Make your UIViewController Awesynchronous!

Welcome back for the conclusion of this 3 part series! In part 1 we learnt how to slim down our view controllers to a manageable size. In part 2 we learnt how to strip out all the non-ui related logic. This time we are going to focus solely on the UITableView and how we can properly handle multiple asynchronous operations in its cells for maximum performance!

As always we will be starting with our project from last time.

UPDATE: I have finally gotten around to turning the concept behind this article into a framework you can use with your new or existing table/collection views. It's called IKAsyncable

What's making our table's scrolling so bad?

Our current implementation is very bad... our UITableViewCells are performing an expensive operation, and on the main thread no less!

The following code is currently in the setup method of our cell:

NSData *imageData = [NSData dataWithContentsOfURL:[NSURL URLWithString:data.url]];
UIImage *image = [UIImage imageWithData:imageData];

This code is synchronously downloading our image as an NSData and turning it into a UIImage on the main thread.

A Naive Solution

"Too easy!", I hear you say... we'll just wrap it in a warm fuzzy GCD blanket:

dispatch_async(dispatch_get_global_queue(DISPATCH_QUEUE_PRIORITY_DEFAULT, 0), ^{
    NSData *imageData = [NSData dataWithContentsOfURL:[NSURL URLWithString:data.url]];
    UIImage *image = [UIImage imageWithData:imageData];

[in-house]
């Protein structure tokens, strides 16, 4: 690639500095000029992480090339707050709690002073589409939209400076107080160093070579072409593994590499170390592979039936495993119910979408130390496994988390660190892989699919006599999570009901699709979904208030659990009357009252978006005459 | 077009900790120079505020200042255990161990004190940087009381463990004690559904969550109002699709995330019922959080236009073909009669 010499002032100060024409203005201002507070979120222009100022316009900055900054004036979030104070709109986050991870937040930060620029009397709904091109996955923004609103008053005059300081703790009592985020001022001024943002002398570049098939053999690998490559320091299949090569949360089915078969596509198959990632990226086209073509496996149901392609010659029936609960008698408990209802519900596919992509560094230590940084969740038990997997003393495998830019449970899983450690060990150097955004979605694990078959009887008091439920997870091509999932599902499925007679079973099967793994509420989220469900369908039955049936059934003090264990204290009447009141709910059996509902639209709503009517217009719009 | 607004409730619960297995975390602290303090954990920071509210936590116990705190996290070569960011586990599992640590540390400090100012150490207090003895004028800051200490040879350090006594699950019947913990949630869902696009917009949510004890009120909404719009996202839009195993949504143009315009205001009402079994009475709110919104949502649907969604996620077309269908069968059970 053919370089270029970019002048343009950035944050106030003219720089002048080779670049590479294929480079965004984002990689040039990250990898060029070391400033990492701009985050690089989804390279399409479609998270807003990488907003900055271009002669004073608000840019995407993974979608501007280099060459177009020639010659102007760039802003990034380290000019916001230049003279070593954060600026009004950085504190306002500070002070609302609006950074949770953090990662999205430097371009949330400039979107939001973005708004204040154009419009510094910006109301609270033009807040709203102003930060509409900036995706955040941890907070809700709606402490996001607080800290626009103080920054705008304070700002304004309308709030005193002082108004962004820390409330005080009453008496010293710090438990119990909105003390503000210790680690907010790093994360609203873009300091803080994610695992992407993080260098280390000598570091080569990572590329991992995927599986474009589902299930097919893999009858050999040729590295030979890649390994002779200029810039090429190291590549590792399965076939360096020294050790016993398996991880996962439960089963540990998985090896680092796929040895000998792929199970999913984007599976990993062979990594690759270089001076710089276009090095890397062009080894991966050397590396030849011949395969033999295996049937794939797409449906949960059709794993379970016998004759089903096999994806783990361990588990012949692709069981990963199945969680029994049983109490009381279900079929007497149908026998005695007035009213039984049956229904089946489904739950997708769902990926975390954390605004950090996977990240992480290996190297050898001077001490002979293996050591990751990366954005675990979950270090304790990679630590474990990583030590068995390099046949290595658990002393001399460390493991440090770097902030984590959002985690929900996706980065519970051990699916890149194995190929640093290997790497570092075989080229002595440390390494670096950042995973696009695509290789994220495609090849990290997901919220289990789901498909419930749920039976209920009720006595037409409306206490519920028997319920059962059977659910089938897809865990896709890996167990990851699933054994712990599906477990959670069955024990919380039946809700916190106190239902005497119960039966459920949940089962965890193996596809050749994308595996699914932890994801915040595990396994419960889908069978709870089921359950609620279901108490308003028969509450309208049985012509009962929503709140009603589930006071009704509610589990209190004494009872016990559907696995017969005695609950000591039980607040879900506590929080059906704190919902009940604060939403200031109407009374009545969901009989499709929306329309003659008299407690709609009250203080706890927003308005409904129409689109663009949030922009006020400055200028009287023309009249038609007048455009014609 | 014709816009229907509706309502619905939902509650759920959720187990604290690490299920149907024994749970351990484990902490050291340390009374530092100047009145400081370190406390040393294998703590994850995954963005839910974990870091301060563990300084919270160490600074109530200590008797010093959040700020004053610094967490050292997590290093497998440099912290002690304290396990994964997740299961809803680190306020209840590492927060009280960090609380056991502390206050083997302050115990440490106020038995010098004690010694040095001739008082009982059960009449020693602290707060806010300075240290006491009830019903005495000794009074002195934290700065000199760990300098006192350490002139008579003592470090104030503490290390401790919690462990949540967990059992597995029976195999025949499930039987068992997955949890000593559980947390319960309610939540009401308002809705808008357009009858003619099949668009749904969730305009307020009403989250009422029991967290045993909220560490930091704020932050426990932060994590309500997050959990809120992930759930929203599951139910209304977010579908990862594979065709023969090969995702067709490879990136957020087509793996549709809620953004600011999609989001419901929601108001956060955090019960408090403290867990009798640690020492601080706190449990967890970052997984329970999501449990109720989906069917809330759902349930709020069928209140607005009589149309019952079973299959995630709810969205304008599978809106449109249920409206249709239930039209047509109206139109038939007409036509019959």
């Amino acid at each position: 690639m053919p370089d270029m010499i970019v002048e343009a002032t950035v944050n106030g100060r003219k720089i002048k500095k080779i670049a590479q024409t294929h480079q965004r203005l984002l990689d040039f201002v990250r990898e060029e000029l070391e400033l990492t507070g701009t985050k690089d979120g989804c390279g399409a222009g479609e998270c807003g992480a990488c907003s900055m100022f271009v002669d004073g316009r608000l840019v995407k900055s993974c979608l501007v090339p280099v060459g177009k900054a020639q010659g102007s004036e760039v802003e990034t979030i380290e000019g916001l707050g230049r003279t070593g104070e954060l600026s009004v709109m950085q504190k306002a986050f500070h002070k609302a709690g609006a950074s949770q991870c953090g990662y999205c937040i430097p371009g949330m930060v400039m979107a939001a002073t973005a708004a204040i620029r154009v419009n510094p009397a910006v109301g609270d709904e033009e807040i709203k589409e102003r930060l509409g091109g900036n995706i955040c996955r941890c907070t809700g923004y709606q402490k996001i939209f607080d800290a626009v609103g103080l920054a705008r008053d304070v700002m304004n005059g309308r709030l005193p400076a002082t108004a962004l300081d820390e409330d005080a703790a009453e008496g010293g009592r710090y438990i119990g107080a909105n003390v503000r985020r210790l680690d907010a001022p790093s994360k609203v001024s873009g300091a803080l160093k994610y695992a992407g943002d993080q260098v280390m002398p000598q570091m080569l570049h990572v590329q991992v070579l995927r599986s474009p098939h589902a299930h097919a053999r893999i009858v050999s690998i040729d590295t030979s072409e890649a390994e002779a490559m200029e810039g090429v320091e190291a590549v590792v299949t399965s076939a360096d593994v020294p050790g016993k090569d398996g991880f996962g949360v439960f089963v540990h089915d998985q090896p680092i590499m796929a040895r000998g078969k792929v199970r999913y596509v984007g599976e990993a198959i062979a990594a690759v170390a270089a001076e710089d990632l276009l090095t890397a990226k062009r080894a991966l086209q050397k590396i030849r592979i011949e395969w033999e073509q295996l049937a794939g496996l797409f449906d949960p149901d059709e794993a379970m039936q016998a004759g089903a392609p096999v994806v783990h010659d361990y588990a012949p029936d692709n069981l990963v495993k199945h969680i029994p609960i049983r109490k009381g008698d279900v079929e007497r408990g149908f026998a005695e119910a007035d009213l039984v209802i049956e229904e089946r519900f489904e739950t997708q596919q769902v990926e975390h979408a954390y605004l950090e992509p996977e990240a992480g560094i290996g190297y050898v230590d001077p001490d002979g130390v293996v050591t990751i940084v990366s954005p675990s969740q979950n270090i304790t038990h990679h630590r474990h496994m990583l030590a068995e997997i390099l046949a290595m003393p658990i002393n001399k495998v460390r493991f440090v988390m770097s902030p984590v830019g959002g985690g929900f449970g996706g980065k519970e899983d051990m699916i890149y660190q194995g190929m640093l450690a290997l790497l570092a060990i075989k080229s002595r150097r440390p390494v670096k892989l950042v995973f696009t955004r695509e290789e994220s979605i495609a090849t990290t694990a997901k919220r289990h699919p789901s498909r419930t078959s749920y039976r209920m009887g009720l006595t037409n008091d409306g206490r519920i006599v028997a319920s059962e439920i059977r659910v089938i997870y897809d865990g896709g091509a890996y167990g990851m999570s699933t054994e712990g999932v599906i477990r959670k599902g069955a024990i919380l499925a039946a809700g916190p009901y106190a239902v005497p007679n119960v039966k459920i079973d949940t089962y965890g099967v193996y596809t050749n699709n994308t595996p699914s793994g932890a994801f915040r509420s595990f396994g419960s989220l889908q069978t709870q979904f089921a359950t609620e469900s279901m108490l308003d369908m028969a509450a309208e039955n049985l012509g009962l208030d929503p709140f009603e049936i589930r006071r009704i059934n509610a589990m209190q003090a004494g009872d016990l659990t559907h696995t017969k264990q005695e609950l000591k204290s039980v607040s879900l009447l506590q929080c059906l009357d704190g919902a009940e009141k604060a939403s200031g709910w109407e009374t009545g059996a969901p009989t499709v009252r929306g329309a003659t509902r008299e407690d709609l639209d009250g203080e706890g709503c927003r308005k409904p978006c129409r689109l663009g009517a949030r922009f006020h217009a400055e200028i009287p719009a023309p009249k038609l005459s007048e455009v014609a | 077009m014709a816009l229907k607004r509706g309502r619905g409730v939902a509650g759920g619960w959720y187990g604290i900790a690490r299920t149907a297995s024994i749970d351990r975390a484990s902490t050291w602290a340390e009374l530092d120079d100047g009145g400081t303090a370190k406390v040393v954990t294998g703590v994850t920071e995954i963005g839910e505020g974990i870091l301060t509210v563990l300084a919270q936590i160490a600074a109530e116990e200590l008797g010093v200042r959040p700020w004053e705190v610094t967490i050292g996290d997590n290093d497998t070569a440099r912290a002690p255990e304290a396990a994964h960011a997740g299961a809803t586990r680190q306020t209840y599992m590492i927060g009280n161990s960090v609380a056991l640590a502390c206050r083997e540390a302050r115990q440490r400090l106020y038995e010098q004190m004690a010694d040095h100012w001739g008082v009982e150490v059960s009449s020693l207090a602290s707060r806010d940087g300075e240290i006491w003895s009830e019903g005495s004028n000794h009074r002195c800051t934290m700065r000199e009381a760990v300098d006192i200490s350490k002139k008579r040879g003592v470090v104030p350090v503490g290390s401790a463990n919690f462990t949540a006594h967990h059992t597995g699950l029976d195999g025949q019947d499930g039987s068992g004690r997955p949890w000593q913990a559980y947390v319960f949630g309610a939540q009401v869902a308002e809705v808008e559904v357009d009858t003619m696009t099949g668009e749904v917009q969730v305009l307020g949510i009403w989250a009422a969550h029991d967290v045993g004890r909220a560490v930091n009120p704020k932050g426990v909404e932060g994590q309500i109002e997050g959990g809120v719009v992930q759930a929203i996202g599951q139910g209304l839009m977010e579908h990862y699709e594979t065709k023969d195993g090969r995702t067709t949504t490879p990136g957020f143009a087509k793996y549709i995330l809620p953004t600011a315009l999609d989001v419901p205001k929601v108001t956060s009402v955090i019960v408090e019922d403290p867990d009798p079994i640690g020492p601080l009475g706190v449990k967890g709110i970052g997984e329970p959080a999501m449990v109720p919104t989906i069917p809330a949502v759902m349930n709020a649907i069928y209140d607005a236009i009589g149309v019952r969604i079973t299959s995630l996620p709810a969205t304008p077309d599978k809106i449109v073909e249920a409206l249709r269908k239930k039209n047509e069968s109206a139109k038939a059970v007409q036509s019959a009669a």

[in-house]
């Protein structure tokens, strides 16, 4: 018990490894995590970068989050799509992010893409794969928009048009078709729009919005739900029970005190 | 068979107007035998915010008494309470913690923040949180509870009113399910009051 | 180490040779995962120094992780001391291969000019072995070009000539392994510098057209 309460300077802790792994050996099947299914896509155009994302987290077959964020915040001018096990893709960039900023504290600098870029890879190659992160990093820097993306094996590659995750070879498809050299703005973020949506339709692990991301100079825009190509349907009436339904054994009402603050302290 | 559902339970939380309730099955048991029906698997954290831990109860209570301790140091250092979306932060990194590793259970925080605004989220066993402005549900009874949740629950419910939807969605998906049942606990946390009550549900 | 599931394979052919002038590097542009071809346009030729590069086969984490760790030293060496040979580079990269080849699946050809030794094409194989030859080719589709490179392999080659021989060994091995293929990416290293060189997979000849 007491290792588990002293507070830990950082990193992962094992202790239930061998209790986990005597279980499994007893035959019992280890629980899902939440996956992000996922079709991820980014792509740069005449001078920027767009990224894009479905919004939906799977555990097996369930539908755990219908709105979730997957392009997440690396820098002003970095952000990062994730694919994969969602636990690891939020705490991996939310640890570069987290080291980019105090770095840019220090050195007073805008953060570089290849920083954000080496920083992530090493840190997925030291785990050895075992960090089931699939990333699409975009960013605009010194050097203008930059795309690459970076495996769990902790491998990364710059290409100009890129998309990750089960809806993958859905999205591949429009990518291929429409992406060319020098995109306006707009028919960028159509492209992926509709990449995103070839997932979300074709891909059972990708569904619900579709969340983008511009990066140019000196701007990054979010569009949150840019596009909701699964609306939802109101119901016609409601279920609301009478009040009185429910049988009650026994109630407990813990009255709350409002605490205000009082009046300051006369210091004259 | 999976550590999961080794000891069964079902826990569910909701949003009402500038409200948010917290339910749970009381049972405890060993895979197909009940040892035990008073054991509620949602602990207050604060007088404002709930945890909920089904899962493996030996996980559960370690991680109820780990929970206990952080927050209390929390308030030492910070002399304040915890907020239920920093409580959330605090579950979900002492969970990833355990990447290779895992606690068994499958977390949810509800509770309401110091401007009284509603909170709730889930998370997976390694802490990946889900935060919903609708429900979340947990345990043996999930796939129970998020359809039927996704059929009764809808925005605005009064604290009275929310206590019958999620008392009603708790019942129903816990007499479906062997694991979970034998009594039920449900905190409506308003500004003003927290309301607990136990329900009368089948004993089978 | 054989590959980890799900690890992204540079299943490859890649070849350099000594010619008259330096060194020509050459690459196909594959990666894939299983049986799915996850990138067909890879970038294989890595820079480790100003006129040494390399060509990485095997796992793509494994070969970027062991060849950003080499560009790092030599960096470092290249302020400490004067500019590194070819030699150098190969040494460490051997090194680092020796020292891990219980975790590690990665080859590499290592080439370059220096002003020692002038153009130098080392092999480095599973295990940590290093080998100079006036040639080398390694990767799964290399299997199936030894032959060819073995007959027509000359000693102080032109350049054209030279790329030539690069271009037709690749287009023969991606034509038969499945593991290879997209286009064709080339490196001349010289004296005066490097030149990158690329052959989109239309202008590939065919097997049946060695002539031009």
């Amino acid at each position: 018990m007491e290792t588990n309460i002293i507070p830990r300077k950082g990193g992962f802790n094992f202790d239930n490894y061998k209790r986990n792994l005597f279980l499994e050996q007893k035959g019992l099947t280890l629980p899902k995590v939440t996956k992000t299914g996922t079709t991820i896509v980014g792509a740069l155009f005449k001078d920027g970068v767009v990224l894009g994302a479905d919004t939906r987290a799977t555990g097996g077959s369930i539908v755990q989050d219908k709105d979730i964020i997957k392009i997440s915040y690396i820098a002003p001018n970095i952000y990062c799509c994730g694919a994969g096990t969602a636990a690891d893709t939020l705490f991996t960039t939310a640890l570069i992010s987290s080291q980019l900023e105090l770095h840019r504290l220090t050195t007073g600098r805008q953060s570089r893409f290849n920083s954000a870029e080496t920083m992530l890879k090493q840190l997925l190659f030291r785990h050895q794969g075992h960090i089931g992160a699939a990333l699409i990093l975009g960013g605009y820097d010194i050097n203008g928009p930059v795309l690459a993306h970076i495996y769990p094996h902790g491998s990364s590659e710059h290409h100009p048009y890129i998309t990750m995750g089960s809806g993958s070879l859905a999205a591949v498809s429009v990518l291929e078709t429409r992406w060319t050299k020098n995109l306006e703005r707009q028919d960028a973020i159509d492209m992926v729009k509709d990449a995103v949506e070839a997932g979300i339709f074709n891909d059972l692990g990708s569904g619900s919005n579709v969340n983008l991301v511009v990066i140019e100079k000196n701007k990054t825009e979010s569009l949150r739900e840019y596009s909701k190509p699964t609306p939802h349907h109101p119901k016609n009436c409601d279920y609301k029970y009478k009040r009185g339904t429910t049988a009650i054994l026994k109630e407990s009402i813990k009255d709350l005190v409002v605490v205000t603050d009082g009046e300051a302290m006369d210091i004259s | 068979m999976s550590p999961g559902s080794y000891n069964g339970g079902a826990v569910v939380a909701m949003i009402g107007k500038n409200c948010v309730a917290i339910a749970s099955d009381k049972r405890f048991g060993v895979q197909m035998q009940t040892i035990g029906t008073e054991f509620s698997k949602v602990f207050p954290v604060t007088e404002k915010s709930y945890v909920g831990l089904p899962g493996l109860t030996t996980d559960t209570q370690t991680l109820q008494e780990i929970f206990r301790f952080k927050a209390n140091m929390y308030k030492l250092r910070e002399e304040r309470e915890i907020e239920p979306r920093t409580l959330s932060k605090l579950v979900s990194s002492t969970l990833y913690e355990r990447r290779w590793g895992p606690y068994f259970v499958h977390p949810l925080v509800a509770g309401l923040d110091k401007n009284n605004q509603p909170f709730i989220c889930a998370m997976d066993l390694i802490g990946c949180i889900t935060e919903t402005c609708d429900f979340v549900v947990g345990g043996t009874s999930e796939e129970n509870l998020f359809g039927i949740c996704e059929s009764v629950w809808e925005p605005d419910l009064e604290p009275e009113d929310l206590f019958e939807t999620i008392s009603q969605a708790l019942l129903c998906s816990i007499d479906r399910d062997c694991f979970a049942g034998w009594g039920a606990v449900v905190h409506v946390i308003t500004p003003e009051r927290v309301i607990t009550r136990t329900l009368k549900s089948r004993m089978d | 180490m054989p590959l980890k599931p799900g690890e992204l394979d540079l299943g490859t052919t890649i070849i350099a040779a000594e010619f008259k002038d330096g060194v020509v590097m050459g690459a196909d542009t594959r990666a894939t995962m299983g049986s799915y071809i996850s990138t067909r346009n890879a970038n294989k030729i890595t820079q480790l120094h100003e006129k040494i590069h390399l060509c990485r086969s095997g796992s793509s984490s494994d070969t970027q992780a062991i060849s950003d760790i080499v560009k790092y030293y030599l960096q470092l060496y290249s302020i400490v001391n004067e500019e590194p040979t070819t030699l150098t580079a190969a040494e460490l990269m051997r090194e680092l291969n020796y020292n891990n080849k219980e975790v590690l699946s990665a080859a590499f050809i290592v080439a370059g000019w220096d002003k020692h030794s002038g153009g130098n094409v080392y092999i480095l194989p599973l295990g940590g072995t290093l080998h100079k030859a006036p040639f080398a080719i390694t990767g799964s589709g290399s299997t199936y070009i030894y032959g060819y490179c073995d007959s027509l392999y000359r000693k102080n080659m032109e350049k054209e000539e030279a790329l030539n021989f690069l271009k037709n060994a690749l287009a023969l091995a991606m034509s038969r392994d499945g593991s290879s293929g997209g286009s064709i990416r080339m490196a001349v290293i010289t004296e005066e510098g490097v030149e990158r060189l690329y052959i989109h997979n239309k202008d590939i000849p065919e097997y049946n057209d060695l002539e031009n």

dispatch_async(dispatch_get_main_queue(), ^{
        self.cellImage.image = image;

...and you would be right! kinda... This would definitely work, in fact if you change the code and run it now the scrolling would be fantastic! There's no image caching to stop us downloading the images over and over but we can fix that with something like SDWebImage right?

Sadly this is what the majority of projects will do, but this is not the way to do things.

Why is this bad?

The problem lies in the lifecycle of a UITableViewCell. You have no way of knowing for sure how long a cell will exist for. As soon as it's scrolled off the page it will be marked for recycling and potentially reused for the cell that is now coming on screen. This makes our code inconsistent and we want to avoid that at all costs!

This issue becomes even worse when you add things like really fast user scrolling, more expensive async operations or a combination of the two!